The CRISPR (clustered, regularly, interspaced, short, palindromic repeats)–Cas (CRISPR-associated genes) systems of archaea and bacteria provide adaptive immunity against viruses and other selfish elements and are believed to curtail horizontal gene transfer (HGT). Limiting acquisition of new genetic material could be one of the sources of the fitness cost of CRISPR–Cas maintenance and one of the causes of the patchy distribution of CRISPR–Cas among bacteria, and across environments. We sought to test the hypothesis that the activity of CRISPR–Cas in microbes is negatively correlated with the extent of recent HGT. Using three independent measures of HGT, we found no significant dependence between the length of CRISPR arrays, which reflects the activity of the immune system, and the estimated number of recent HGT events. In contrast, we observed a significant negative dependence between the estimated extent of HGT and growth temperature of microbes, which could be explained by the lower genetic diversity in hotter environments. We hypothesize that the relevant events in the evolution of resistance to mobile elements and proclivity for HGT, to which CRISPR–Cas systems seem to substantially contribute, occur on the population scale rather than on the timescale of species evolution.
Bacteriophages have key roles in microbial communities, to a large extent shaping the taxonomic and functional composition of the microbiome, but data on the connections between phage diversity and the composition of communities are scarce. Using taxon-specific marker genes, we identified and monitored 20 viral taxa in 252 human gut metagenomic samples, mostly at the level of genera. On average, five phage taxa were identified in each sample, with up to three of these being highly abundant. The abundances of most phage taxa vary by up to four orders of magnitude between the samples, and several taxa that are highly abundant in some samples are absent in others. Significant correlations exist between the abundances of some phage taxa and human host metadata: for example, ‘Group 936 lactococcal phages' are more prevalent and abundant in Danish samples than in samples from Spain or the United States of America. Quantification of phages that exist as integrated prophages revealed that the abundance profiles of prophages are highly individual-specific and remain unique to an individual over a 1-year time period, and prediction of prophage lysis across the samples identified hundreds of prophages that are apparently active in the gut and vary across the samples, in terms of presence and lytic state. Finally, a prophage–host network of the human gut was established and includes numerous novel host–phage associations.
human gut; metagenomics; phage
One of the basic postulates of molecular evolution is that functionally important genes should evolve slower than genes of lesser significance. Essential genes, whose knockout leads to a lethal phenotype are considered of high functional importance, yet whether they are truly more conserved than nonessential genes has been the topic of much debate, fuelled by a host of contradictory findings. Here we conduct the first large-scale study utilizing genome-scale metabolic modeling and spanning many bacterial species, which aims to answer this question. Using the novel Media Variation Analysis, we examine the range of conservation of essential vs. nonessential metabolic genes in a given species across all possible media. We are thus able to obtain for the first time, exact upper and lower bounds on the levels of differential conservation of essential genes for each of the species studied. The results show that bacteria do exhibit an overall tendency for differential conservation of their essential genes vs. their non-essential ones, yet this tendency is highly variable across species. We show that the model bacterium E. coli K12 may or may not exhibit differential conservation of essential genes depending on its growth medium, shedding light on previous experimental studies showing opposite trends.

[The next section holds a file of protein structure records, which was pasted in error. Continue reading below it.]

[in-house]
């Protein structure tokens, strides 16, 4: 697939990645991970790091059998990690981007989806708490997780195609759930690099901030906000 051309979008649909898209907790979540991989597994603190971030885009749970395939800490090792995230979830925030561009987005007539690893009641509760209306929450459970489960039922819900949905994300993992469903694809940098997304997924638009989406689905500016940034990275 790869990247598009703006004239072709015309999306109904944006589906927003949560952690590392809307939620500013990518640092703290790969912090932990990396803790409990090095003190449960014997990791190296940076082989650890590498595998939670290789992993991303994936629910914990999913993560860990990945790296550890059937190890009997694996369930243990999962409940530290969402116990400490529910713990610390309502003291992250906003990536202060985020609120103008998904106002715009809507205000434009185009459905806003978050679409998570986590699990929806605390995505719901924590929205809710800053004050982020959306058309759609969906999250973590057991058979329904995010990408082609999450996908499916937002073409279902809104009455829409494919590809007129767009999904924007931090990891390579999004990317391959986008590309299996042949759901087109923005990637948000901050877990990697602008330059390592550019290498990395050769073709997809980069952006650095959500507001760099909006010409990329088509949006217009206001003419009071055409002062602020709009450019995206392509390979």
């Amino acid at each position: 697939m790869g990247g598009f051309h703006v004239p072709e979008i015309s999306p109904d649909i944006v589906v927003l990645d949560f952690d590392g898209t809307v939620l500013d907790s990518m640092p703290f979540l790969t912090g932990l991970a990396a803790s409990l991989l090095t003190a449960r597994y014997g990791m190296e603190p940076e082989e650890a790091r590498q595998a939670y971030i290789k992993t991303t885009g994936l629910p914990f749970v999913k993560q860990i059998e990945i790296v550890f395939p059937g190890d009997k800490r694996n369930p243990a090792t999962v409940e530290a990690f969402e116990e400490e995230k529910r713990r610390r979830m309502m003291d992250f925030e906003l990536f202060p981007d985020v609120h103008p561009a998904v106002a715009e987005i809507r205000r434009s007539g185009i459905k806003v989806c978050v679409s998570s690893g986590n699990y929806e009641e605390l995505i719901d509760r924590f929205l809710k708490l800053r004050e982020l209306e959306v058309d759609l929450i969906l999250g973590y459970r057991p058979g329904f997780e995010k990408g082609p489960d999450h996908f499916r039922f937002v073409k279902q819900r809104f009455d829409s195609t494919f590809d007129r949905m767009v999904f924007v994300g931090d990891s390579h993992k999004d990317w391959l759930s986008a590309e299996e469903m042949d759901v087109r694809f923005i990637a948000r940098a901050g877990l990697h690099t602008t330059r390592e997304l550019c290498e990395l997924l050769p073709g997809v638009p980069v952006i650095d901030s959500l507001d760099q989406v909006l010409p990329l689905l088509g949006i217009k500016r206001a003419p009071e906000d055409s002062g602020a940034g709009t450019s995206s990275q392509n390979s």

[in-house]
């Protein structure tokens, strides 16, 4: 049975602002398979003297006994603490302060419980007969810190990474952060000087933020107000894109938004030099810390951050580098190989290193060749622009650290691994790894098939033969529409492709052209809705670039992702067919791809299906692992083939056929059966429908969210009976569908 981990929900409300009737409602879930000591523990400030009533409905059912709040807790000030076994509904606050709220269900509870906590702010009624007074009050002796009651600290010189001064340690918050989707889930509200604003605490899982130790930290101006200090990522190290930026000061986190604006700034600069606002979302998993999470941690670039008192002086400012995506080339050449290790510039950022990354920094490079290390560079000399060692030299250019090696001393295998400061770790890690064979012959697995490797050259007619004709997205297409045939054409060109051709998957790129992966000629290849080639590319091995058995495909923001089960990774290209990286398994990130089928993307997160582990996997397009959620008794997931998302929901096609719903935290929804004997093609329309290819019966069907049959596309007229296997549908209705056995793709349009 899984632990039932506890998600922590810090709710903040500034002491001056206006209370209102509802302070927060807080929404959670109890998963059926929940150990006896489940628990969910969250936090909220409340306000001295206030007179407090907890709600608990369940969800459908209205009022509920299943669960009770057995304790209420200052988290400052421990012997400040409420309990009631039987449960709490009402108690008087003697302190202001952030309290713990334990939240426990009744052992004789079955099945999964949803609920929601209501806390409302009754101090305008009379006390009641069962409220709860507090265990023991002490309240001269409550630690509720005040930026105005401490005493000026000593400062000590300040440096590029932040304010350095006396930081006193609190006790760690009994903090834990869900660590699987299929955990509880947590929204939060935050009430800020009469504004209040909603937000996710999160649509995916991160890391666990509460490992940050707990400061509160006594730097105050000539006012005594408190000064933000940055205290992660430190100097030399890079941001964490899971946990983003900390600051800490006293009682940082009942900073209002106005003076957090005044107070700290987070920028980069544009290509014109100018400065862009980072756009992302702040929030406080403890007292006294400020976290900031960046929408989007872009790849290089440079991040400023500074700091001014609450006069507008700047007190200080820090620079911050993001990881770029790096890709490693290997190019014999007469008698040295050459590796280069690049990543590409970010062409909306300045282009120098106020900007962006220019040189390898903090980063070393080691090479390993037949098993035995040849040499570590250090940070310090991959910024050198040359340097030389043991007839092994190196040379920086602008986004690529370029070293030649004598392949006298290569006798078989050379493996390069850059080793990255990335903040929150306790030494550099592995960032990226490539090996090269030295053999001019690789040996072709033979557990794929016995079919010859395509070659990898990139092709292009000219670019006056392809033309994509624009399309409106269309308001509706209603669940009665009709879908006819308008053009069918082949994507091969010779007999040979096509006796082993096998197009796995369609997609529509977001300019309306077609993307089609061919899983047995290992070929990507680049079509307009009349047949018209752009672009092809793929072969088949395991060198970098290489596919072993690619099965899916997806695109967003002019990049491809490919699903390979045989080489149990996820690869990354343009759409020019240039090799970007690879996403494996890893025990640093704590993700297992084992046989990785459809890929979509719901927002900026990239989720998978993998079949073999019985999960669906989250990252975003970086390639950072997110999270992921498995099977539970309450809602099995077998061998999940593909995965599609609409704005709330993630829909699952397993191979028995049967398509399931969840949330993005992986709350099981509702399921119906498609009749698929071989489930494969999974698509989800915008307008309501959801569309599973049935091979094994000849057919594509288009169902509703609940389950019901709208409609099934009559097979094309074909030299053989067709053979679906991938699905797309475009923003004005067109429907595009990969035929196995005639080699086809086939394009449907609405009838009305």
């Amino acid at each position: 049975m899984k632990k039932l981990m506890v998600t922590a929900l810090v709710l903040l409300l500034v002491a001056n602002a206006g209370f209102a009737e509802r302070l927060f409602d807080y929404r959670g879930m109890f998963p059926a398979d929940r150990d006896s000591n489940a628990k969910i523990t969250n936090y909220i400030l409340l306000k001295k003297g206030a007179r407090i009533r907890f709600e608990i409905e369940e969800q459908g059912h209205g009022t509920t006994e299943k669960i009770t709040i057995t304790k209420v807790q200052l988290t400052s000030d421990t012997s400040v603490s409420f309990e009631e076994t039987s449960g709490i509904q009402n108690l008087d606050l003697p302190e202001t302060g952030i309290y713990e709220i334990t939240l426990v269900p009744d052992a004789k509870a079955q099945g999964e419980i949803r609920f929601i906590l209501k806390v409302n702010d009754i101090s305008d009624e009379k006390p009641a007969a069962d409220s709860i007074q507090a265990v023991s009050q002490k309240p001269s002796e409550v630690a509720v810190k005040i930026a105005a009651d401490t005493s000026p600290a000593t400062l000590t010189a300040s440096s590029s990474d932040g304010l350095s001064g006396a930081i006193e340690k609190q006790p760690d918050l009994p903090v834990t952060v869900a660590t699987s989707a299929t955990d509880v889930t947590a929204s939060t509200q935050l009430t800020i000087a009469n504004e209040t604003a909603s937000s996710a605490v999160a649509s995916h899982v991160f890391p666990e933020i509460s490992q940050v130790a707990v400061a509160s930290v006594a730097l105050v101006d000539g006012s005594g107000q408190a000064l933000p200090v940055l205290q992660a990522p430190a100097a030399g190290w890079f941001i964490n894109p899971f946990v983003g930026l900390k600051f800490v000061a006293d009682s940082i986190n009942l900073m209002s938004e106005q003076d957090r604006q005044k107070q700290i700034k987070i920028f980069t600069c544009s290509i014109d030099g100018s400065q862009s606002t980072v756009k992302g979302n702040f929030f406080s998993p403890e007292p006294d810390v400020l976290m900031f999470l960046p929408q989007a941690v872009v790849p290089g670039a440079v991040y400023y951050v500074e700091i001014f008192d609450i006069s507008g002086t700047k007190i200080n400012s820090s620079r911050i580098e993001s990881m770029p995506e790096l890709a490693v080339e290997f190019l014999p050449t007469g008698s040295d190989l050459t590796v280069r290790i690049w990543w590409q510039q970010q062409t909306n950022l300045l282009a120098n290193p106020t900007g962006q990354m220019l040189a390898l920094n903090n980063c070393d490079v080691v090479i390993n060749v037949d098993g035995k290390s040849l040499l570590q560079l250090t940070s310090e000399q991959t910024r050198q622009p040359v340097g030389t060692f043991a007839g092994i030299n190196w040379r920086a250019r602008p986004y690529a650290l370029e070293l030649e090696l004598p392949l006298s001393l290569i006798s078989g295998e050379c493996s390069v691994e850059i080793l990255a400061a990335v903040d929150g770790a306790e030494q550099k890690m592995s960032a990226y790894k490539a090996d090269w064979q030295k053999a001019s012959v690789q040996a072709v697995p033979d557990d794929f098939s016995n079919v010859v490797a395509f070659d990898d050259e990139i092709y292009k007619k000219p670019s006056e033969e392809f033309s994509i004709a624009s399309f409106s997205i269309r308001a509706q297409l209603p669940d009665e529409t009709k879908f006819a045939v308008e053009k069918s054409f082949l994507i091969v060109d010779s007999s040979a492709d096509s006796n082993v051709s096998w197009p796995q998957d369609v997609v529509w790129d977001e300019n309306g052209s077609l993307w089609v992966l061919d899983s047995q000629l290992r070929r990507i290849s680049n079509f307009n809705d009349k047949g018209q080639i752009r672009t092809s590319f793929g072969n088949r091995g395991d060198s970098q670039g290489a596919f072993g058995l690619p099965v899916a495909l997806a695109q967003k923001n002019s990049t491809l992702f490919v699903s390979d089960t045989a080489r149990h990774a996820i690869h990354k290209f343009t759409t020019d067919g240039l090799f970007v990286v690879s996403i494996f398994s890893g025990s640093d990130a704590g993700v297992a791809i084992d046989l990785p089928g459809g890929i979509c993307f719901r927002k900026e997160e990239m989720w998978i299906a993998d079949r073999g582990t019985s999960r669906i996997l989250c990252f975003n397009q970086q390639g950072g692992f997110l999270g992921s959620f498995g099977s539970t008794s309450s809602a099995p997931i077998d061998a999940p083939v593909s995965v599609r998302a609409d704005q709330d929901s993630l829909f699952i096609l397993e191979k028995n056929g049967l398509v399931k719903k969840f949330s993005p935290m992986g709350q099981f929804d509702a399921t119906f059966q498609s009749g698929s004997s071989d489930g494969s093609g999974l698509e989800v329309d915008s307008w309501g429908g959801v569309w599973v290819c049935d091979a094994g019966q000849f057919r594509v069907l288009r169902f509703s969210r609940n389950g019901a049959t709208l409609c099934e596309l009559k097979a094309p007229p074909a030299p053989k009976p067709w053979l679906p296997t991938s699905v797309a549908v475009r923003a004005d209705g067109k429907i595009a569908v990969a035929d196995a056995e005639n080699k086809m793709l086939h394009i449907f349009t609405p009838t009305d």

Genomes of bacteria and archaea (collectively, prokaryotes) appear to exist in incessant flux, expanding via horizontal gene transfer and gene duplication, and contracting via gene loss. However, the actual rates of genome dynamics and relative contributions of different types of event across the diversity of prokaryotes are largely unknown, as are the sizes of microbial supergenomes, i.e. pools of genes that are accessible to the given microbial species.
We performed a comprehensive analysis of the genome dynamics in 35 groups (34 bacterial and one archaeal) of closely related microbial genomes using a phylogenetic birth-and-death maximum likelihood model to quantify the rates of gene family gain and loss, as well as expansion and reduction. The results show that loss of gene families dominates the evolution of prokaryotes, occurring at approximately three times the rate of gain. The rates of gene family expansion and reduction are typically seven and twenty times less than the gain and loss rates, respectively. Thus, the prevailing mode of evolution in bacteria and archaea is genome contraction, which is partially compensated by the gain of new gene families via horizontal gene transfer. However, the rates of gene family gain, loss, expansion and reduction vary within wide ranges, with the most stable genomes showing rates about 25 times lower than the most dynamic genomes. For many groups, the supergenome estimated from the fraction of repetitive gene family gains includes about tenfold more gene families than the typical genome in the group although some groups appear to have vast, ‘open’ supergenomes.